We reset and restructured the programme – redefined workstreams, roles and responsibilities, as well as durations and dependencies – and put in place tight governance. Working withthe workstream leads, we brought the Finance function into the programme. In a major change, we formalised status meetings with finance leaders from each affected country, using their Finance Council forum, and they liaised with their finance teams on the ground. This gave us ties to the people who would use the new systems. It made sure they knew both what we would need from them and what they would get from the programme, and it helped both sides understand whether there were any red flags. Here, our transparency made a big difference.

At the same time, the global programme leadership did a similar task for the design and technology delivery teams. We divided the EMEA requirements into essential and non-essential and agreed these with the business. The essentials made up a Minimum Viable Product (MVP), and we set aside the non-essentials for future releases. The MVP formed the basis for sign off on the scope, for starting UAT and for UAT coverage. We worked with each region to design and define manual workarounds to fill gaps created by requirements that didn’t make it into the MVP. We also prioritised a backlog of changes to make after go-live, to enhance the solution. Turning the programme around while working on delivery made it possible to sign off UAT, launch the solution on time and make sure the business was ready for go-live.

With the programme under way in EMEA and meeting its milestones, we split our attention between EMEA and APAC.

Next steps: how we built on success in EMEA

The senior leadership team began to feel more confident about progress in EMEA and wanted to press ahead in APAC, to go live by the end of 2019. Given we were still turning around the project in EMEA, this raised another challenge. We articulated the risks associated with turning attention to APAC in parallel with the EMEA delivery and clarified what would be needed to meet the deadline. Then, we set about planning how we’d deliver.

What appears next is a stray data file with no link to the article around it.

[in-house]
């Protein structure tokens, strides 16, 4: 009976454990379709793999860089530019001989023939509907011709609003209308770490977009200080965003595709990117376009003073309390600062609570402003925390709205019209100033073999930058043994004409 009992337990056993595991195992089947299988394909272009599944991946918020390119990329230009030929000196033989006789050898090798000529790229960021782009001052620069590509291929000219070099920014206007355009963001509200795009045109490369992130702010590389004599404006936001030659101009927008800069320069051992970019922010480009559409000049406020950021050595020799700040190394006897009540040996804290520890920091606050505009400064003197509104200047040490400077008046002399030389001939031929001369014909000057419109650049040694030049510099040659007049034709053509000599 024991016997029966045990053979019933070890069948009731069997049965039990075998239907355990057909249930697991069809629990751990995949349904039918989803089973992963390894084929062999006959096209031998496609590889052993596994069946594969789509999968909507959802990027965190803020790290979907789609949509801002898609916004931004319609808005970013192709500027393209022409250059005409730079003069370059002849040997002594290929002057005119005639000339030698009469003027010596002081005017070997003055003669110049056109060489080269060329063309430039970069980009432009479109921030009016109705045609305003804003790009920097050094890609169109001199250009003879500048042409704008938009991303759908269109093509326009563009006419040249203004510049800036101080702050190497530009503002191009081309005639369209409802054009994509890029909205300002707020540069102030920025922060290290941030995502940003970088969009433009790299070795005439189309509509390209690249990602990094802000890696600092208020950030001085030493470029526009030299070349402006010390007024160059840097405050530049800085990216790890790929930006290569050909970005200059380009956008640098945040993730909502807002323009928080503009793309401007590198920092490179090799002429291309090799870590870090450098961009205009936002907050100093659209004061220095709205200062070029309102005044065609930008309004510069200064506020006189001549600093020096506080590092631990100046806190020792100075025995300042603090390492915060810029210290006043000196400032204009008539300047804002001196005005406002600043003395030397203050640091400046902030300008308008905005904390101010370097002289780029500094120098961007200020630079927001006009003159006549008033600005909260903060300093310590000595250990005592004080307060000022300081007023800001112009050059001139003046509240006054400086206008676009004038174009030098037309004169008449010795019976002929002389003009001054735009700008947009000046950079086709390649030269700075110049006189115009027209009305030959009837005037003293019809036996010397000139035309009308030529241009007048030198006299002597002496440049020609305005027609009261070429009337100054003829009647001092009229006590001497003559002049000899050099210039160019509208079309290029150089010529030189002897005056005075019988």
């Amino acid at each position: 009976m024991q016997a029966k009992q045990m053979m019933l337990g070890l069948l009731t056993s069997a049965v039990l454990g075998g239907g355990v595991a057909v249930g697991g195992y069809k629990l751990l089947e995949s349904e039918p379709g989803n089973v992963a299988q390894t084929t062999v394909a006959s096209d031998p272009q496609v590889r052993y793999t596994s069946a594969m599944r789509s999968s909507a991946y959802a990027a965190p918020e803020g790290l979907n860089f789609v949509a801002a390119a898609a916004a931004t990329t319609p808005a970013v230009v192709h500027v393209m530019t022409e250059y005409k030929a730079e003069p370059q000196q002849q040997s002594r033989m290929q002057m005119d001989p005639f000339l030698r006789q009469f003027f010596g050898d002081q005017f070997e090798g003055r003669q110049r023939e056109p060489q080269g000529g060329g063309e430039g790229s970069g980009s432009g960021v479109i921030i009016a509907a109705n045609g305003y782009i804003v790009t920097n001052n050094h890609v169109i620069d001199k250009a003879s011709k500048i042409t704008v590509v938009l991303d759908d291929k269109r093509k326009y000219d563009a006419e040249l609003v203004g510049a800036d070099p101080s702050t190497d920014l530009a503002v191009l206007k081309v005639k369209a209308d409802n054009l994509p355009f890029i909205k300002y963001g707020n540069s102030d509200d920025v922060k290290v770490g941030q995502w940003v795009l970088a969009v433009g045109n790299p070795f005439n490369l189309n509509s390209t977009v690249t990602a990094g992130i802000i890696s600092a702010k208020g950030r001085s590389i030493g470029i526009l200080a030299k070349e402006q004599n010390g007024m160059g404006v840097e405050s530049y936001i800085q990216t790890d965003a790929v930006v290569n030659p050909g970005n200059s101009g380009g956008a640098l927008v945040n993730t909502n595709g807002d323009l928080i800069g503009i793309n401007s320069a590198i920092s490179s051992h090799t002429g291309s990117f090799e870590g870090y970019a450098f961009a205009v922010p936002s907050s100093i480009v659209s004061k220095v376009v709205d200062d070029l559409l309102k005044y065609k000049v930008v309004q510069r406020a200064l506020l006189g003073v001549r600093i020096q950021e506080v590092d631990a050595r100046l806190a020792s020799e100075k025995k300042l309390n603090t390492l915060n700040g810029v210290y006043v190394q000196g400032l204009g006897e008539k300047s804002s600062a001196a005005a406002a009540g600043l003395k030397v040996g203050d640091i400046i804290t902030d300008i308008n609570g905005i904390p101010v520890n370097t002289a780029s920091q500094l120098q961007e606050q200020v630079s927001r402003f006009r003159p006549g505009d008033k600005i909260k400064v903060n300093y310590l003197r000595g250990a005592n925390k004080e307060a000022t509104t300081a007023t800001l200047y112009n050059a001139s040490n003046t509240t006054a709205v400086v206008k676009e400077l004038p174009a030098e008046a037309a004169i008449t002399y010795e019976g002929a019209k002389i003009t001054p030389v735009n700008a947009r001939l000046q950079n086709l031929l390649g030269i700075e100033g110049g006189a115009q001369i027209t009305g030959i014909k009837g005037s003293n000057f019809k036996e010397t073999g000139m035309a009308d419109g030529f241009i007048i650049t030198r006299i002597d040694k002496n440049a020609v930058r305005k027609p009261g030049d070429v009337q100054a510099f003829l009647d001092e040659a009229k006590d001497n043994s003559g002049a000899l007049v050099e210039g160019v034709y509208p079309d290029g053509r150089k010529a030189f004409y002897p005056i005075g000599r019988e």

First, we took lessons from JLL’s two earlier deployments in EMEA and the Americas. There, for example, one of the big four systems integrators had a ‘coach and assist’ contract to support the programme, but without accountability for delivery. We expanded that firm’s role to take on other workstreams, including data and testing. We revised and renegotiated their contract, ensuring clear accountabilities and building in financial incentives and penalties to encourage on-time and on-budget delivery. To deliver in parallel, a larger project team would be needed. We defined resource requirements, revised and got approval for a new project budget and recruited extra team members.

This time round, we limited the scope to an MVP from the start and engaged with the business to make sure that scope was acceptable. We also defined clear stage gates and readiness criteria for each. This gave the Governance committee transparency on status and the ability to make informed decisions about whether the project should proceed through each of these gates.

As we neared go-live in EMEA, our deployment lead focused on launch there, enabling our global programme director to focus on the APAC delivery. We added a third Berkeley consultant to the APAC team for a few weeks before go-live. This was to check the support organisation was fully tested. It was also to make sure the people, processes and tools were ready to support users once they were using the system.

Order restored

A third successful month-end close in July 2019 marked the end of the programme in EMEA. APAC went live on time in October 2019. Similarly, it had three successful month-end closes and the first year-end close before the programme was formally closed and moved to business as usual.

This was a large, complex programme with 200 project team members at peak and 40,000 users to be trained across thousands of business units. Safe delivery in the regions by the end of 2019 against the odds gave JLL the consistency it desired. It has a solid foundation for future transformation, and it has confidence in its ability to accurately generate in excess of US$18 billion of invoices a year.

To find out more

If you’d like to hear how we can help you and your business through a transformation, feel free to get in touch with Christian Ingram or Dave Machin.